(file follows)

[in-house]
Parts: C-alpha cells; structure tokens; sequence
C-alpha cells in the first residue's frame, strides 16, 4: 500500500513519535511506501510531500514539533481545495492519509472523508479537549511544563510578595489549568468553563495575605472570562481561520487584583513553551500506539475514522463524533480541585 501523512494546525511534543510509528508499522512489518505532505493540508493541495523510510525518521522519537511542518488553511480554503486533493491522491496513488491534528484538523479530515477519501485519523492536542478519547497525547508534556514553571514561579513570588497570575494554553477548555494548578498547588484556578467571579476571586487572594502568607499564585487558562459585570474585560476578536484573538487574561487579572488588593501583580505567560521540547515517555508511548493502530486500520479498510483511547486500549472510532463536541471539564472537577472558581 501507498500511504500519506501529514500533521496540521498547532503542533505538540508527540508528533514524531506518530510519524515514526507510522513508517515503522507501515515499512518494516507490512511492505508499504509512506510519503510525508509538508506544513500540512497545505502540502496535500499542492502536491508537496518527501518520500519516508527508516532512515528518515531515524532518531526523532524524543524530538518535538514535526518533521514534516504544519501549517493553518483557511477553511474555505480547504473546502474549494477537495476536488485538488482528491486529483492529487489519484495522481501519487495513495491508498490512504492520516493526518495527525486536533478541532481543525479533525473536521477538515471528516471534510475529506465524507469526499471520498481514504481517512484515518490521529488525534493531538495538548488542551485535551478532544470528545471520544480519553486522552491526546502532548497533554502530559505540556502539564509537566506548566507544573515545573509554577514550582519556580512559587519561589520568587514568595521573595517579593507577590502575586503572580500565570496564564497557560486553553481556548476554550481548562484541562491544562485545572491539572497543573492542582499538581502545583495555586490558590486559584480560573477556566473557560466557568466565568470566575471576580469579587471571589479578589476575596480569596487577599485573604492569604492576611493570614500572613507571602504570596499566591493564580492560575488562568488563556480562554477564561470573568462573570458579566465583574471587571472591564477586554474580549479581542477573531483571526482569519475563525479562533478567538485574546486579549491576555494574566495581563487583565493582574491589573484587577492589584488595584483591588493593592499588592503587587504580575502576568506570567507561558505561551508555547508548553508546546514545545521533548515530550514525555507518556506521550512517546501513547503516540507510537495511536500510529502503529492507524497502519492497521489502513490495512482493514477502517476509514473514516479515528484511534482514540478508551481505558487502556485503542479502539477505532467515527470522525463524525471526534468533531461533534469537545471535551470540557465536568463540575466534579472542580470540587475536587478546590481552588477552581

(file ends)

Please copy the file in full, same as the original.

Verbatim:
[in-house]
Parts: C-alpha cells; structure tokens; sequence
C-alpha cells in the first residue's frame, strides 16, 4: 500500500513519535511506501510531500514539533481545495492519509472523508479537549511544563510578595489549568468553563495575605472570562481561520487584583513553551500506539475514522463524533480541585 501523512494546525511534543510509528508499522512489518505532505493540508493541495523510510525518521522519537511542518488553511480554503486533493491522491496513488491534528484538523479530515477519501485519523492536542478519547497525547508534556514553571514561579513570588497570575494554553477548555494548578498547588484556578467571579476571586487572594502568607499564585487558562459585570474585560476578536484573538487574561487579572488588593501583580505567560521540547515517555508511548493502530486500520479498510483511547486500549472510532463536541471539564472537577472558581 501507498500511504500519506501529514500533521496540521498547532503542533505538540508527540508528533514524531506518530510519524515514526507510522513508517515503522507501515515499512518494516507490512511492505508499504509512506510519503510525508509538508506544513500540512497545505502540502496535500499542492502536491508537496518527501518520500519516508527508516532512515528518515531515524532518531526523532524524543524530538518535538514535526518533521514534516504544519501549517493553518483557511477553511474555505480547504473546502474549494477537495476536488485538488482528491486529483492529487489519484495522481501519487495513495491508498490512504492520516493526518495527525486536533478541532481543525479533525473536521477538515471528516471534510475529506465524507469526499471520498481514504481517512484515518490521529488525534493531538495538548488542551485535551478532544470528545471520544480519553486522552491526546502532548497533554502530559505540556502539564509537566506548566507544573515545573509554577514550582519556580512559587519561589520568587514568595521573595517579593507577590502575586503572580500565570496564564497557560486553553481556548476554550481548562484541562491544562485545572491539572497543573492542582499538581502545583495555586490558590486559584480560573477556566473557560466557568466565568470566575471576580469579587471571589479578589476575596480569596487577599485573604492569604492576611493570614500572613507571602504570596499566591493564580492560575488562568488563556480562554477564561470573568462573570458579566465583574471587571472591564477586554474580549479581542477573531483571526482569519475563525479562533478567538485574546486579549491576555494574566495581563487583565493582574491589573484587577492589584488595584483591588493593592499588592503587587504580575502576568506570567507561558505561551508555547508548553508546546514545545521533548515530550514525555507518556506521550512517546501513547503516540507510537495511536500510529502503529492507524497502519492497521489502513490495512482493514477502517476509514473514516479515528484511534482514540478508551481505558487502556485503542479502539477505532467515527470522525463524525471526534468533531461533534469537545471535551470540557465536568463540575466534579472542580470540587475536587478546590481552588477552581